In 1793, the Duke of Clarence, now William IV., in his place in the House of Lords, declared the Abolitionists to be fanatics and hypocrites, and so far violated parliamentary decorum as to apply these epithets to Mr. Wilberforce by name. Yet has he lived to crown the labour, and fulfil the hopes of Wilberforce, by giving his assent to the bill abolishing slavery in the British dominions.
• Ten times did Mr. Wilberforce bring the subject of the abolition of the traffic before parliament, and ten times was he doomed to witness the failure of his efforts; nor was this detestable commerce suppressed till thirty years after the first motion of it had been made in the House of Commons.'
When the Abolitionists of the United States think of these facts, and recollect the reproaches heaped upon Wilberforce and his colleagues by a chancellor and dignified senators, well may they, says Judge Jay, thank God and take courage.' And surely, when we recollect these facts, it becomes us neither to despair of witnessing a similar revolution of public feeling in the American republic, nor to glory in the assumed superiority of our national character or institutions. The country which has given birth, in these days of its political degeneracy, to such men as Judge Jay, Professor Cox, and their colleagues, must still be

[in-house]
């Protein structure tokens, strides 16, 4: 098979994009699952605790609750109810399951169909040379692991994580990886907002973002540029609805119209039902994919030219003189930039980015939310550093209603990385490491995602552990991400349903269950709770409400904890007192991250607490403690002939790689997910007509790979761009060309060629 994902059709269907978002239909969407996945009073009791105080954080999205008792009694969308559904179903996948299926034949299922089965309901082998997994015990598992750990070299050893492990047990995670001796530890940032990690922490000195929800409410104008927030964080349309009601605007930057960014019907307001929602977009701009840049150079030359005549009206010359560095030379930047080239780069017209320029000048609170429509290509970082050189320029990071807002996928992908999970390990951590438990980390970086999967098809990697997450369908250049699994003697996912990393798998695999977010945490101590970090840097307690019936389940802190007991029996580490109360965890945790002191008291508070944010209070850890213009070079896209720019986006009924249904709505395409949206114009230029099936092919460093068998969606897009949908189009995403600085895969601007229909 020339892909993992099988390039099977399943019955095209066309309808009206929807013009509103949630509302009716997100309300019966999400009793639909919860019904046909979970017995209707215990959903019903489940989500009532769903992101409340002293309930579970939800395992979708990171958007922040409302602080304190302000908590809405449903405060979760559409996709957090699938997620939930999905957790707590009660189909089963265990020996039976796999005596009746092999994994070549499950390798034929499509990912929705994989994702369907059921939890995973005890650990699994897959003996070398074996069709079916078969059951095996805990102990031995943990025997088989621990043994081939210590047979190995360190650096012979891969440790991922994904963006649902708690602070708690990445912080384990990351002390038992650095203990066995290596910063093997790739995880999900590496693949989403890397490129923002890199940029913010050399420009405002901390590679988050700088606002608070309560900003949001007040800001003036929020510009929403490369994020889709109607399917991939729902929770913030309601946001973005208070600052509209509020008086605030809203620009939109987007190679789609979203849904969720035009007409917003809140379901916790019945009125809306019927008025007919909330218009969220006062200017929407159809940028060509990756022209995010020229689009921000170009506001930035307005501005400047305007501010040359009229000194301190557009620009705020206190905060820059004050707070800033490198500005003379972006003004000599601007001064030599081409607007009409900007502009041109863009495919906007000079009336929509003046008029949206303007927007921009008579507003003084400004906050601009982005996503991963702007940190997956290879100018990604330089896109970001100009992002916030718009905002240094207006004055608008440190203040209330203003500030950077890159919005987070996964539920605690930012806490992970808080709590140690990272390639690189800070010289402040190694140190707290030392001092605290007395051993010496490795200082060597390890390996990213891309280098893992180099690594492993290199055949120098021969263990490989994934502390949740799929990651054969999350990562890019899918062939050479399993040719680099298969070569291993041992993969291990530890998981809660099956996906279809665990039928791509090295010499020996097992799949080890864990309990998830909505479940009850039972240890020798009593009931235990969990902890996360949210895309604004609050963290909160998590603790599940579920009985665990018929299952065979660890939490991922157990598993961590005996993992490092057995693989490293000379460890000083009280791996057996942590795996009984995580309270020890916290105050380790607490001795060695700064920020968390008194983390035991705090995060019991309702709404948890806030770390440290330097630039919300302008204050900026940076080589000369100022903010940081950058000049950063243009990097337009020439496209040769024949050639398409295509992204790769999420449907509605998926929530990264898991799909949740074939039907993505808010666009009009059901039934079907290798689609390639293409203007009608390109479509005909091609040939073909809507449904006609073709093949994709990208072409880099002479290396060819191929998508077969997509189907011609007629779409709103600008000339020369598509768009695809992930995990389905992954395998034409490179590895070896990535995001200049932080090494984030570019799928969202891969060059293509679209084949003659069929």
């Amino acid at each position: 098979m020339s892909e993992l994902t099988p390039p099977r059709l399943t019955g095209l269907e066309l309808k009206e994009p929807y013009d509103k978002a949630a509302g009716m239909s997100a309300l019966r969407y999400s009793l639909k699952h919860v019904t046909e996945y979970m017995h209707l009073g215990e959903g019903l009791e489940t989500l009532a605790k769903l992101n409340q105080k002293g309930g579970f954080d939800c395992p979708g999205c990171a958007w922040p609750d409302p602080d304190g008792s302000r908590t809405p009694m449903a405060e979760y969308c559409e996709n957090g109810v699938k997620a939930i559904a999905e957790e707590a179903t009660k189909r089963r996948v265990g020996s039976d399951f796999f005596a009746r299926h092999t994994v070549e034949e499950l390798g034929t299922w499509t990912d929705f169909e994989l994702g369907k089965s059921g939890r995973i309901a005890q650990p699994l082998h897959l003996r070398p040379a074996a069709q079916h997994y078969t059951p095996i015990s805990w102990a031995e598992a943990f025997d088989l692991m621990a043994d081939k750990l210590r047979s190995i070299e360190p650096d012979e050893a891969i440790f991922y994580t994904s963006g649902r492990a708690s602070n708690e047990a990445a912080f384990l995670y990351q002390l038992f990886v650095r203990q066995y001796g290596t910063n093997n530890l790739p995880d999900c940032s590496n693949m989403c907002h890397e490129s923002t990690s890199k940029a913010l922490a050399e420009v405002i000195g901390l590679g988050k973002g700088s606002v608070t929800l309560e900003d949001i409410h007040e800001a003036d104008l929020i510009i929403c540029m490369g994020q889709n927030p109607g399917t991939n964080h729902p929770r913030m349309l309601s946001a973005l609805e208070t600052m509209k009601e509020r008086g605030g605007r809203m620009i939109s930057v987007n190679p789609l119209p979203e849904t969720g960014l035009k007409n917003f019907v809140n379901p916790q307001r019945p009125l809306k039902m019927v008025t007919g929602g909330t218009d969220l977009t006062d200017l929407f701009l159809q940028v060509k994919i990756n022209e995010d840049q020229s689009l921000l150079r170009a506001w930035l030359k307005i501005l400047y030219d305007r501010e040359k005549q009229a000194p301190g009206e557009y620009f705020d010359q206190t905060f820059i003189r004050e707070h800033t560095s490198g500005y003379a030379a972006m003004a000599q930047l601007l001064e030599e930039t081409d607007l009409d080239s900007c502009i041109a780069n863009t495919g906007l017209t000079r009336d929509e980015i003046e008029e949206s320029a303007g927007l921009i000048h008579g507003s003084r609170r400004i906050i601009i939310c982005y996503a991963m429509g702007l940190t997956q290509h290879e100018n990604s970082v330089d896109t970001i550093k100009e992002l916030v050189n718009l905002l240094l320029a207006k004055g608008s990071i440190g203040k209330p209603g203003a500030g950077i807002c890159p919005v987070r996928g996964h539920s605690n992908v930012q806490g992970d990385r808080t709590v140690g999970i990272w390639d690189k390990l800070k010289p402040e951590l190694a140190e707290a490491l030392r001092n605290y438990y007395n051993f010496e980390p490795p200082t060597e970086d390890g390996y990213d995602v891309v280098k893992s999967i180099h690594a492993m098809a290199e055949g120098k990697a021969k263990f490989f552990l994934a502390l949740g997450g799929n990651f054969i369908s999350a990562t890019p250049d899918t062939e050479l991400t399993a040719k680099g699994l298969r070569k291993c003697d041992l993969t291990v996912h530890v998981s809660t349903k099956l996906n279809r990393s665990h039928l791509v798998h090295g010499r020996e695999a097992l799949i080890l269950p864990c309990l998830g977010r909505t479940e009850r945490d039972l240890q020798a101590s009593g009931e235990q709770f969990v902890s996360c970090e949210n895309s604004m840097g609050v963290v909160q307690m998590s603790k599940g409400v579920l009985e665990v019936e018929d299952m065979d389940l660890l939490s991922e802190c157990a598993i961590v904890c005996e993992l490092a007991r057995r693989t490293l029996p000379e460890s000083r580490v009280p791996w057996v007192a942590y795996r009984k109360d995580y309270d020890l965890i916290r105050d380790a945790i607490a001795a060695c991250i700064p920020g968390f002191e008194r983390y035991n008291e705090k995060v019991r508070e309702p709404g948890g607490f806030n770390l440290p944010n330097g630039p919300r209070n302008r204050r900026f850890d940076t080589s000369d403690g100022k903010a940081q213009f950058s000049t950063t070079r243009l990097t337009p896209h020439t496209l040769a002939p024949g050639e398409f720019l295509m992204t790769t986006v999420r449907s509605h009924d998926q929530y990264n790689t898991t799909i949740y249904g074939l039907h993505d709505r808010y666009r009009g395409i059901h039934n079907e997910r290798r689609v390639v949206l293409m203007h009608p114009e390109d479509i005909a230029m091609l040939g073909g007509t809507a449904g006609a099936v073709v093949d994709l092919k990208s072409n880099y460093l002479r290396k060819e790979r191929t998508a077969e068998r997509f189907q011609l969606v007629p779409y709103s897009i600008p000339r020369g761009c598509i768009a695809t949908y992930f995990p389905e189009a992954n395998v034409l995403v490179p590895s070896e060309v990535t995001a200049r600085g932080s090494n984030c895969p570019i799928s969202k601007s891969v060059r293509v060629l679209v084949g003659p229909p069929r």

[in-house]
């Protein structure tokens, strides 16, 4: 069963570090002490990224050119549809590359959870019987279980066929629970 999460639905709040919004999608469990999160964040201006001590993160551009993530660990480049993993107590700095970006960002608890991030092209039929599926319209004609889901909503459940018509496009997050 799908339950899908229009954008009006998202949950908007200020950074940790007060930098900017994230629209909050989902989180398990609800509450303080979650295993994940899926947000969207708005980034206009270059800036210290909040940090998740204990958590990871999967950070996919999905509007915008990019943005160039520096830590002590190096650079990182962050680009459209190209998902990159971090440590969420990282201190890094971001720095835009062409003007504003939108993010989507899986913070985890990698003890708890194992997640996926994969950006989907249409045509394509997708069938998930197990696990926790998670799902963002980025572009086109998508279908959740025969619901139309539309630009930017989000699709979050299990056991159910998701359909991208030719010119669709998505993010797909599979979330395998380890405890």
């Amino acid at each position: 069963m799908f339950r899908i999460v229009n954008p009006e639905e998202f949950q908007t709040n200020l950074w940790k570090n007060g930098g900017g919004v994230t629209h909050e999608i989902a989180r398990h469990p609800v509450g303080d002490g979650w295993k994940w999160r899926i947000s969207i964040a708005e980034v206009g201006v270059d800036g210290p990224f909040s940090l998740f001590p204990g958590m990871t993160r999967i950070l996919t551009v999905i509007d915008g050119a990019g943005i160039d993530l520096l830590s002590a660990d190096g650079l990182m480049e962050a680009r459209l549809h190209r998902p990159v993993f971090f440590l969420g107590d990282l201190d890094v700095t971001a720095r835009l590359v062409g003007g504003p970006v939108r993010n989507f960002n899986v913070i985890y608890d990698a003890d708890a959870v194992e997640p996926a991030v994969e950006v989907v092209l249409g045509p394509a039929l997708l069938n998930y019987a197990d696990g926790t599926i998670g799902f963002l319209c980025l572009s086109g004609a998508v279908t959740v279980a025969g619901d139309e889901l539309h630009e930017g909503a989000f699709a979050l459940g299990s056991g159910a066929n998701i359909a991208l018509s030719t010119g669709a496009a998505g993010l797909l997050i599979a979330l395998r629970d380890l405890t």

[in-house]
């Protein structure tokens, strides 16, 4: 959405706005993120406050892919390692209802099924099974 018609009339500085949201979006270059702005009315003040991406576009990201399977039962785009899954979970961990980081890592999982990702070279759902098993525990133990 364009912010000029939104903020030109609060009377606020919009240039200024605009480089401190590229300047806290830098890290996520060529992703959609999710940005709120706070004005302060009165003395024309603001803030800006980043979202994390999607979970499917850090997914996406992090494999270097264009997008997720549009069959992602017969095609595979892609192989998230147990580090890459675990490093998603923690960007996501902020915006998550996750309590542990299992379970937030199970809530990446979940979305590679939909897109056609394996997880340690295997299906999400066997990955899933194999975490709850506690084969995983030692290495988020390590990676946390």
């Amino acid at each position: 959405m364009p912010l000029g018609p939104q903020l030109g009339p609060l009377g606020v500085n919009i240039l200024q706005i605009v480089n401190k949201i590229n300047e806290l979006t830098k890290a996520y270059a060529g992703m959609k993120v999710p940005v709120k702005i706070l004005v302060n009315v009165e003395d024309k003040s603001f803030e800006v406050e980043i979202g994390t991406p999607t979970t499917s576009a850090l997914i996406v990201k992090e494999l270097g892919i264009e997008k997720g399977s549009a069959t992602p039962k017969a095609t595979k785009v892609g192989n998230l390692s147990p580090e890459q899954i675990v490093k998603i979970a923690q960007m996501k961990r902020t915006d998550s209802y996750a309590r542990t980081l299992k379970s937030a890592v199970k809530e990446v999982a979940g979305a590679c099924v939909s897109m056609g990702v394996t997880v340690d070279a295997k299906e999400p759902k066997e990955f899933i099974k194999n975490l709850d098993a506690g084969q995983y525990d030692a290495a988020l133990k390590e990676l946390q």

regarded as a land which, for the sake of the righteous within it, Heaven will spare, and British Christians ought to intercede for with affectionate sympathy.
In the next place, if the democracy,' the republican institutions, the voluntary principle,' the non-Establishment polity of the United States are to be held responsible for the crime of slavery, with all its demoralizing consequences, how can we escape from the inference, that the aristocracy, the monarchical institutions, the Church and State system, the Tory ascendancy of the reign of George III., must be tried by the same test, and denounced as the parent source of the moral and political evils connected with the slave-trade and slavery,-the Lynch law of the Colonial Church Unionists, the persecution of the missionaries, and all the atrocities of the penal codes of the slave colonies. It may be very convenient to forget that the Church of England was, till very recently, a slave-holder; that the aristocracy of England, with a few illustrious exceptions, were the chief upholders of slavery; that the communication of instruction to the negroes in our colonies was discountenanced and opposed, when undertaken by the despised voluntaries. All this must be forgotten before we can with decency inveigh against American republicans and voluntaries for acting in the same way as English nobles, merchants, and churchmen did a few short years ago. But the Americans have not quite such short memories; and they will not fail to retort with justifiable severity upon the flippant hypocrisy of their present Tory rebukers*.